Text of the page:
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Classiccars
Jul 7th, 2005, 04:00 PM
The good and the bad types of silicone (http://meguiarsonline.com/forums/showthread.php?t=7368)


I have been told by a customer service guy at Meguiar's that there are two types of silicon, one that is harmful to leather and one that is not. He also told me, Meguiar's puts the harmless kind in their leather treatment products.

Does anyone have the "recipe" for each of the two kinds, along with the technical name for each kind?

Jim
1999 Jaguar XJ8--with Connolly leather!

TOGWT
Jul 8th, 2005, 04:13 PM
Silicone:
[: or polysiloxanes, are inorganic polymers consisting of a silicon-oxygen backbone (...-Si-O-Si-O-Si-O-...) with side groups attached to the silicon atoms]

•Good: Polydimethylsiloxane (PDS) is a basically inert, water based, amino functional polymer resin that doesn't migrate (dry out) the plasticizers from materials, has less UV radiation absorption and dust attraction properties. Chemists use water-in-oil emulsions, to reduce emulsion particle size, to stabilize emulsions, and to improve spreading and coverage of wax products. Most modern silicone formulas are water soluble (no petroleum), and are completely inert.The best way to describe most forms of silicone is to think of it as a man-made wax ester. Silicone is created by the reaction generated when you combine fatty acids with Polydimethylsiloxane

•The Bad: Dimethyl is derived from Aromatic hydrocarbon (petroleum) distillates, and is usually formulated with a solvent, hexane and petroleum oils, which are environmentally unsound and give a slick, oily finish, which attracts dust and dirt and amplifies sunlight causing vinyl and most plastics to dry out and crack, this type of silicone also causes ‘sling’, which means the product will land on body panels causing a black stain. It also causes rubber compounds along with sun iteration to remove the micro-wax in tyres as well as its carbon black (it's what makes tyre’s the colour they are)

•And The Ugly: Silicone is an active ingredient in sun UV amplification. As a low quality silicone dressing evaporates away, the silicone oil is left behind, the sun then amplifies these residues, and the drying process is accelerated. This causes rubber, EDPM, vinyl and plastics to dry out, which turns them grey or brown, losing their flexibility and prematurely fail. Water-based dressings do not contain oils or petroleum distillates and provide a non- greasy, natural looking satin finish.

•For a Few Dollars More: Hydrocarbon (petroleum) distillates can be further purified, re-distilled, reacted and combined with various other chemicals to produce a wide range of environmentally safe (water-based) and useful silicone products.

Mike Phillips
Aug 1st, 2005, 11:16 AM
In this thread posted in our Interior Care Forum, The good and the bad types of silicone (http://meguiarsonline.com/forums/showthread.php?s=&postid=54756), one of our forum members posted a reply including information on silicones that our R&D department concluded was filled with misinformation and inaccuracies.

Below we have included some information that counters what the forum member posted to demonstrate that you can't always believe what you read on the Internet. Often times people on the Internet merely copy and paste information found on other websites by doing a simple google search. Often times this information is out of context as well as inaccurate and unreliable.


Meguiar's Statement on silicones as it relates to the post on our forum in the above included link.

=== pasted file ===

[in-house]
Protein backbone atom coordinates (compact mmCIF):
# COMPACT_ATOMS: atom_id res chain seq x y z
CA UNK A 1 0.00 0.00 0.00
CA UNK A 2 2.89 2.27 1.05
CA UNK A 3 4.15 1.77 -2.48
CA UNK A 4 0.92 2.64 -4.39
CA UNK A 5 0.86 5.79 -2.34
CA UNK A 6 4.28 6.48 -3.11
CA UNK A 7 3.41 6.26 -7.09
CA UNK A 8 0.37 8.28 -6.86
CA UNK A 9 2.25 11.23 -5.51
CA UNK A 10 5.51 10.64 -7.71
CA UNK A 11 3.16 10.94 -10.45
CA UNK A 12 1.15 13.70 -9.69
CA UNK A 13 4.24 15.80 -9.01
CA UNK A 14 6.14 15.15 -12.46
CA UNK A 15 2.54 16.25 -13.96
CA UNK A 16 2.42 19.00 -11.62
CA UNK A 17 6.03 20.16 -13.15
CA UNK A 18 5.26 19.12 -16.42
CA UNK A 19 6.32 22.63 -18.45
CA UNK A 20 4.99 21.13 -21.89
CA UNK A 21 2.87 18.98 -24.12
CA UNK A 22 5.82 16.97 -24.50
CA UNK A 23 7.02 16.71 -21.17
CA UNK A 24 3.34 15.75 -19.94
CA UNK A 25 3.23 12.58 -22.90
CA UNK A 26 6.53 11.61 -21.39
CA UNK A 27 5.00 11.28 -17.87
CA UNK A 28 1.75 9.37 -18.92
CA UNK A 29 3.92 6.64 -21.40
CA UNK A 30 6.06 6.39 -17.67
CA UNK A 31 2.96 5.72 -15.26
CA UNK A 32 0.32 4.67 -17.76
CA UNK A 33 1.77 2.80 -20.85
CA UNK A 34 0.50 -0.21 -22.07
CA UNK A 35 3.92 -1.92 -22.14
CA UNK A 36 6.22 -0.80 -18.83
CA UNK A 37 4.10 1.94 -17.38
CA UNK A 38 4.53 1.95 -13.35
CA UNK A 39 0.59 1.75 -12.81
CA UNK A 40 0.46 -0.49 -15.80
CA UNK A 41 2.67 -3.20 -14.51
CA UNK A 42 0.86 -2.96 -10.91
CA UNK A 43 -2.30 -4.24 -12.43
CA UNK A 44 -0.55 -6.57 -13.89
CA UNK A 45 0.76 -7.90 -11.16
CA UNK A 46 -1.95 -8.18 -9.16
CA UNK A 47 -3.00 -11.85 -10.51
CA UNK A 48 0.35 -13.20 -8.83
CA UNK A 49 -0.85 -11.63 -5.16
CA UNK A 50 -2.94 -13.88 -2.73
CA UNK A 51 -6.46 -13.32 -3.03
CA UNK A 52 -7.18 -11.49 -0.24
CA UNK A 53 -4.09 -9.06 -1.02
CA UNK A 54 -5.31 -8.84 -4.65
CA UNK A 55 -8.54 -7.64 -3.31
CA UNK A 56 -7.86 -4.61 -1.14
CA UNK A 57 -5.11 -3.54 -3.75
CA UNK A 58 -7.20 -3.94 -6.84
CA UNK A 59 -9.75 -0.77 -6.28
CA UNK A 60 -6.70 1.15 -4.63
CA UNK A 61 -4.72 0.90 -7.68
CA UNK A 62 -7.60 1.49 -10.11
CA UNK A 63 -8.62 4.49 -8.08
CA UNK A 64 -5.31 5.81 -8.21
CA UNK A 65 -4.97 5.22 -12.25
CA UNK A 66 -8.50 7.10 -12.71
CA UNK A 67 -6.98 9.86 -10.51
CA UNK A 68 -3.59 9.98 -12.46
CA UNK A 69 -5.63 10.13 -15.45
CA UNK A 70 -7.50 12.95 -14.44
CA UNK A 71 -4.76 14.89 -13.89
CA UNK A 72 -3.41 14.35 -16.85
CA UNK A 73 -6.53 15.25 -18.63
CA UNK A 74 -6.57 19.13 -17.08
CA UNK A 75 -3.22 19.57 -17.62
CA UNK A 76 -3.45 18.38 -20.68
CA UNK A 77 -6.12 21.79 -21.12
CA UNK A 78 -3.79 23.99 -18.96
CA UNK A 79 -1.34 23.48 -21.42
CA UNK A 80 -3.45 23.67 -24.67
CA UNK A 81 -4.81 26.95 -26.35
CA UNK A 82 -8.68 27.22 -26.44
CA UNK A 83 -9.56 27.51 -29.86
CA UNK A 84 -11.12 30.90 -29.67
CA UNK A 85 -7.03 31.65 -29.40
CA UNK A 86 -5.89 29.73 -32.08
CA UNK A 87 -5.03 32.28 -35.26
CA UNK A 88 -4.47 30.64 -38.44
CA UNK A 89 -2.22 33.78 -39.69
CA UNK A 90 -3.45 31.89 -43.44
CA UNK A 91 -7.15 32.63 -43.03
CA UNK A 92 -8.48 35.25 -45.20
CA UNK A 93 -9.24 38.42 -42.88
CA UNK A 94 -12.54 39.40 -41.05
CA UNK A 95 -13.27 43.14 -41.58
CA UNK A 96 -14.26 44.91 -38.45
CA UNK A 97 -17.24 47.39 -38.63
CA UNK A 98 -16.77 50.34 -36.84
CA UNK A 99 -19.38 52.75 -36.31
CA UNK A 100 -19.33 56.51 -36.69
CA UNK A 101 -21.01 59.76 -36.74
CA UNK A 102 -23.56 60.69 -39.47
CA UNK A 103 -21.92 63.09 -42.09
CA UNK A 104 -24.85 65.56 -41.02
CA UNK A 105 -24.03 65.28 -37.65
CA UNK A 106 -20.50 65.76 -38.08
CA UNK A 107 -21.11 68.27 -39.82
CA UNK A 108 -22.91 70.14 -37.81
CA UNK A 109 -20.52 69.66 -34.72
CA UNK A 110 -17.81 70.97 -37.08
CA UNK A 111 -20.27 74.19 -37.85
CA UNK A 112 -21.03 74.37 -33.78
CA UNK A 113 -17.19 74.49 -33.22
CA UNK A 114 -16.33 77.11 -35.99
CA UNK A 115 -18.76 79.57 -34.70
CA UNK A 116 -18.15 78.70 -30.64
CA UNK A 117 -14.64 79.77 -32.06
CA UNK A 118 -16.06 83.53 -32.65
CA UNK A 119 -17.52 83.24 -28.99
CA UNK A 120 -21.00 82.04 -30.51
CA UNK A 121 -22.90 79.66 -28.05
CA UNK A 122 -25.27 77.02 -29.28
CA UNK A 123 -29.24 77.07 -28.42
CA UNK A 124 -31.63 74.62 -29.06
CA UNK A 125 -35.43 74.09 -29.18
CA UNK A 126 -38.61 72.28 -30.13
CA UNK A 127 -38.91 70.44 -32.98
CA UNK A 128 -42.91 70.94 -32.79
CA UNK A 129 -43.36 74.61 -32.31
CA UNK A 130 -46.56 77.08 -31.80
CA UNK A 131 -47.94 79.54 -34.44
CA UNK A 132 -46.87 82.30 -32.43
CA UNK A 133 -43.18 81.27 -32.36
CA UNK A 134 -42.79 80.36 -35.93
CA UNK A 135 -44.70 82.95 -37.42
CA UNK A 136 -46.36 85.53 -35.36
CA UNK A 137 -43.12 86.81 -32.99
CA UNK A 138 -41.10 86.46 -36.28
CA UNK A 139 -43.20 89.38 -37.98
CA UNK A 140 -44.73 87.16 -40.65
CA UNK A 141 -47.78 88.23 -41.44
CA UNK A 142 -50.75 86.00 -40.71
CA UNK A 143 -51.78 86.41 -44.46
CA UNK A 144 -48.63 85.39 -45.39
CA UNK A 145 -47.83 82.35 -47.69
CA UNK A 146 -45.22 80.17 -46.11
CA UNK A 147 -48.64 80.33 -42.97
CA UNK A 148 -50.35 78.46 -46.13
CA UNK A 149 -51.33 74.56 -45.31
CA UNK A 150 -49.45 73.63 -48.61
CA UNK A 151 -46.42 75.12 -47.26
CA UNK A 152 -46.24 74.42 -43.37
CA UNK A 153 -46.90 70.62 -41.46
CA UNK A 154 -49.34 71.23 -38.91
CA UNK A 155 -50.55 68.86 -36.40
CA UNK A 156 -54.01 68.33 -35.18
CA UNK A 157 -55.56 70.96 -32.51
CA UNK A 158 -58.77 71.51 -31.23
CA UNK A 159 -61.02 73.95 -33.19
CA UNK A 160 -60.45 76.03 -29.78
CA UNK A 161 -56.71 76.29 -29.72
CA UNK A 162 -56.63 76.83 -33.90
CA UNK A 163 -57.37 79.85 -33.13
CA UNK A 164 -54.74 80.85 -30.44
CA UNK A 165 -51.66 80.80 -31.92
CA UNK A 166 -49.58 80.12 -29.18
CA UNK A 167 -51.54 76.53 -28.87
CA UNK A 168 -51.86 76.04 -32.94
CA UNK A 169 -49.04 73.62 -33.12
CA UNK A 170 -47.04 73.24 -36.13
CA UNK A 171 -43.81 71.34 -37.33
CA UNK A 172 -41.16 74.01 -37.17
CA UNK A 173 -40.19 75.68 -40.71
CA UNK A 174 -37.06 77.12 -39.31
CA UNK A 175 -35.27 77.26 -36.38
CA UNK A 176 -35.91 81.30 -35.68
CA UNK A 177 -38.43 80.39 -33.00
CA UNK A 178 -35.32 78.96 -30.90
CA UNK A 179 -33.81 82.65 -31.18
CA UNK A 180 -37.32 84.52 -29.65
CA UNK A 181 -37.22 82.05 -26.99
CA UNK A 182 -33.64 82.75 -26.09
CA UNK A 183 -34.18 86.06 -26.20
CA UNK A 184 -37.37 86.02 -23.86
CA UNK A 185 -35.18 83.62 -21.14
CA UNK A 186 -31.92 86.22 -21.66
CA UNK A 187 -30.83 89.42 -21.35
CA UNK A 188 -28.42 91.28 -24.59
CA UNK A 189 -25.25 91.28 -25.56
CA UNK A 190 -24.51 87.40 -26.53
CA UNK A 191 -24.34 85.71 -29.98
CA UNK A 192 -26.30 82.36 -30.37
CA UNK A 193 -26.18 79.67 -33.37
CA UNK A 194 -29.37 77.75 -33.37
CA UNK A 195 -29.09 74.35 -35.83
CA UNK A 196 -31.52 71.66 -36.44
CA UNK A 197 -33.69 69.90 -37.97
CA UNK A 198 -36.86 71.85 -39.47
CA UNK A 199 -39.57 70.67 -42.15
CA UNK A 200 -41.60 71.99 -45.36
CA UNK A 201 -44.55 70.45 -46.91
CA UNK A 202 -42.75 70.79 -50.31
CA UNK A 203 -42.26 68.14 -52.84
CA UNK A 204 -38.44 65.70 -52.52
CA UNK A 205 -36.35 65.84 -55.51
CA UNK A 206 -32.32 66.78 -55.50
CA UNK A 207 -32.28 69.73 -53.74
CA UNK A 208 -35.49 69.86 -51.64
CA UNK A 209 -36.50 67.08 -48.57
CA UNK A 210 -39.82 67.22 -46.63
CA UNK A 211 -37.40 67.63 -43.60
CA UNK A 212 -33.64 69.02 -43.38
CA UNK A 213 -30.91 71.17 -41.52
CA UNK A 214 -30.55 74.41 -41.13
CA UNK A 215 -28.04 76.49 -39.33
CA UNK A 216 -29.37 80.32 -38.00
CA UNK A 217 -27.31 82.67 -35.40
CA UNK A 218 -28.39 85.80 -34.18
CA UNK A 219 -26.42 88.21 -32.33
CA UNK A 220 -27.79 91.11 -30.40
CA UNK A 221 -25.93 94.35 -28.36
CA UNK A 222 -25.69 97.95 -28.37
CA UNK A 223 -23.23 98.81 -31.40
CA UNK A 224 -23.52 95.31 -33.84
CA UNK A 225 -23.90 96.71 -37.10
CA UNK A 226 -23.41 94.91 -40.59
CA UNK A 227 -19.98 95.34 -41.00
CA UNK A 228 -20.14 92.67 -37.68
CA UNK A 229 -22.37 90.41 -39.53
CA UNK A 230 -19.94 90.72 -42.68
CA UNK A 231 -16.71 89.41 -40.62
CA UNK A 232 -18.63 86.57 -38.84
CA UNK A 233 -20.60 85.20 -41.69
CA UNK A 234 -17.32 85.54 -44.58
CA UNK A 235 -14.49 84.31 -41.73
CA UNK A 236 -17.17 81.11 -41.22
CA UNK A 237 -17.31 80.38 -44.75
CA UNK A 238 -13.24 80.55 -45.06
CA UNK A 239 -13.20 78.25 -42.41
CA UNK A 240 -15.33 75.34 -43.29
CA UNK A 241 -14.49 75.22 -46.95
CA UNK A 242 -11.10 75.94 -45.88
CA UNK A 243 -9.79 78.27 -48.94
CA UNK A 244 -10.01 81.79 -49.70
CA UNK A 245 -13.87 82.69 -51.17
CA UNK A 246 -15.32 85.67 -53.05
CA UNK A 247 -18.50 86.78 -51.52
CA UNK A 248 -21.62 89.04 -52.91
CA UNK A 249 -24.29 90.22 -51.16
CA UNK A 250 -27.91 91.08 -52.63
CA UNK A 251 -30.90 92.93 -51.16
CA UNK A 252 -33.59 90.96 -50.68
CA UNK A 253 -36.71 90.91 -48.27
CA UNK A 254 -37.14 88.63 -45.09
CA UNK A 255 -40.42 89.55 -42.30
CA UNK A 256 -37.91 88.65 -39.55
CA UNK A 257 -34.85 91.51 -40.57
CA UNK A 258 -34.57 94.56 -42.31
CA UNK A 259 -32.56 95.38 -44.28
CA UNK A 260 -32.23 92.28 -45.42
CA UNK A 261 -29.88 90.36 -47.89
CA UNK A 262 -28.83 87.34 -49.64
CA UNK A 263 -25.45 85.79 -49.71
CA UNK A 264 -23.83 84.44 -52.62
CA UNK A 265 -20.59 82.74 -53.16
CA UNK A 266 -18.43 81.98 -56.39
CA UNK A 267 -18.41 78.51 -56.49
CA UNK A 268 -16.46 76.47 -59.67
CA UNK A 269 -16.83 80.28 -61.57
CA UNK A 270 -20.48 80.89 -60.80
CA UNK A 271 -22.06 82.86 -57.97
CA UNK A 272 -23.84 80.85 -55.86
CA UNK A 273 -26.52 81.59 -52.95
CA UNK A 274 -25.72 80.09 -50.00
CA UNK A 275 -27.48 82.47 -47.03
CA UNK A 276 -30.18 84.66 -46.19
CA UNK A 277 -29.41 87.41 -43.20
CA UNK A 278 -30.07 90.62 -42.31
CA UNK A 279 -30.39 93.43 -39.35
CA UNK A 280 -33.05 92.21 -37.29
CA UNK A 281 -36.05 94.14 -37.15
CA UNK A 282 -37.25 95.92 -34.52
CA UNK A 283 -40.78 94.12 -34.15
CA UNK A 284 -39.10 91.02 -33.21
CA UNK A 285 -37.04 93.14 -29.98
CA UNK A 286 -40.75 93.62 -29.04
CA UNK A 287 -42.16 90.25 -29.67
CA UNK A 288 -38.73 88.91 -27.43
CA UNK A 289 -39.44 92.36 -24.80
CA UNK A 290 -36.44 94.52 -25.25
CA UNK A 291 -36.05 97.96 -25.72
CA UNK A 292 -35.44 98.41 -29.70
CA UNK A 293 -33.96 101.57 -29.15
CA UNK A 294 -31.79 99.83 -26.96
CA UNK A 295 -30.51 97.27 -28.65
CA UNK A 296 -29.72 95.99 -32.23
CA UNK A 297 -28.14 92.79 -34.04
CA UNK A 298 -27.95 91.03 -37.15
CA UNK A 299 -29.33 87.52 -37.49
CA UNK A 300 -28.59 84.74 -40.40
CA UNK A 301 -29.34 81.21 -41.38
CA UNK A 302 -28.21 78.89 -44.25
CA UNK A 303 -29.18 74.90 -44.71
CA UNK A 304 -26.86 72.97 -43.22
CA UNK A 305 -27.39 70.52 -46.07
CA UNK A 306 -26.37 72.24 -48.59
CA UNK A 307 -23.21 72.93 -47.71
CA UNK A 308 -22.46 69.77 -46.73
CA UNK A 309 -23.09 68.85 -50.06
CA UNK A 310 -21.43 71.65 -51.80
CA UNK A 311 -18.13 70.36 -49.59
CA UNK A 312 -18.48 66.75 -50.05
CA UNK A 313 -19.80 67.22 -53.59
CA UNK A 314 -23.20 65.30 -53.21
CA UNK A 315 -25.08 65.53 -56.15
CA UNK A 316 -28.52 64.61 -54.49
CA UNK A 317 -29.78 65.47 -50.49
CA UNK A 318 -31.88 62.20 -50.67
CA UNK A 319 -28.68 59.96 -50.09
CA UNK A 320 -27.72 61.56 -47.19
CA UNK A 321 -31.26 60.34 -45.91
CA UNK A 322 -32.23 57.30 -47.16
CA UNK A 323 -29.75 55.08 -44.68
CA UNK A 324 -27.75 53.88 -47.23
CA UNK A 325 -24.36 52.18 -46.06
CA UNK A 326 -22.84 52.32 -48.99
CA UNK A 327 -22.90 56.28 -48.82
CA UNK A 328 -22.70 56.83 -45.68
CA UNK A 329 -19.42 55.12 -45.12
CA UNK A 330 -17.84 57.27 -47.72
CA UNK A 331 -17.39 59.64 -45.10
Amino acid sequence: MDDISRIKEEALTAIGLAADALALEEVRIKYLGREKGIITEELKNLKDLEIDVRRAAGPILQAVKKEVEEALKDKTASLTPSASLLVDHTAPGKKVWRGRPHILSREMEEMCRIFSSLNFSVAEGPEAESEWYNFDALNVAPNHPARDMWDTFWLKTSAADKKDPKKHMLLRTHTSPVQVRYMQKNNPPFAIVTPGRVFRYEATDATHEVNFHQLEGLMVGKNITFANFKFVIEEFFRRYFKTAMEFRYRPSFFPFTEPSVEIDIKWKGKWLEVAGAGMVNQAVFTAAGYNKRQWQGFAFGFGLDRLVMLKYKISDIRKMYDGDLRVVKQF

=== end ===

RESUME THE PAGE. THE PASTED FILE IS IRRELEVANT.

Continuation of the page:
Silicones, or polysiloxanes, are inorganic synthetic polymers consisting of a silicon-oxygen backbone that can be composed into a wide variety of materials. They can vary in consistency from liquid to gel to rubber to hard plastic. The most common type is linear polydimethylsiloxane (PDMS).

PDMS are odorless, colorless, water resistant, chemical resistant, oxidation resistant, stable at high temperature, and do not conduct electricity. PDMS are considered inert and impervious to the effects of aging, weather, sunlight, moisture, heat, cold, and some chemical assaults.

Thus, PDMS are ideal for and found in many products, such as lubricants, insulation, adhesives, sealants, gaskets, car parts, medical devices, children toys, dishware, gloss enhancer and even Silly Putty

There are many misunderstandings and misstatements about silicones and their use in automotive appearance products. To help and clarify and provide a basis of scientific fact here are just a few examples:

Notes:
The text in Red was posted by a forum member.
The text in Back is from a professional chemist.


- “Dimethyl is derived from Aromatic hydrocarbon (petroleum) distillates”
Not true… They are not from “Aromatic” hydrocarbons.


- “Polydimethylsiloxane (PDMS) is a basically inert, water based”
Not true.... PDMS is oil soluble.


- “The best way to describe most forms of silicone is to think of it as a man-made wax ester."
Not true... It is not a wax, not an ester, it is a unique chemistry based upon inorganic materials.


- “Silicone is created by the reaction generated when you combine fatty acids with Polydimethylsiloxane”
Not true…PDMS is non-reactive.


- “Dimethyl causes vinyl and most plastics to dry out and crack”
Not true… PDMS are odorless, colorless, water resistant, chemical resistant, oxidation resistant, stable at high temperature, and do not conduct electricity. PDMS are considered inert and impervious to the effects of aging, weather, sunlight, moisture, heat, cold, and some chemical assaults.


- “This type of silicone also causes ‘sling’,"
Not true… Anything placed on tires will have a tendency to sling due to centrifugal force.


- “Hydrocarbon (petroleum) distillates can be further purified, re-distilled, reacted and combined with various other chemicals to produce a wide range of environmentally safe (water-based) and useful silicone products.”
Not true… Silicones are not hydrocarbon distillates


- “Silicone is an active ingredient in sun UV amplification."
Not true… Silicone does not change the effects of sunlight and its properties.


- “As a low quality silicone dressing evaporates away, the silicone oil is left behind, the sun then amplifies these residues, and the drying process is accelerated.”
Not true… PDMS that are used in tire products do not evaporate, nor do they change the effects of sunlight and it’s properties.

End of Meguiar's Statement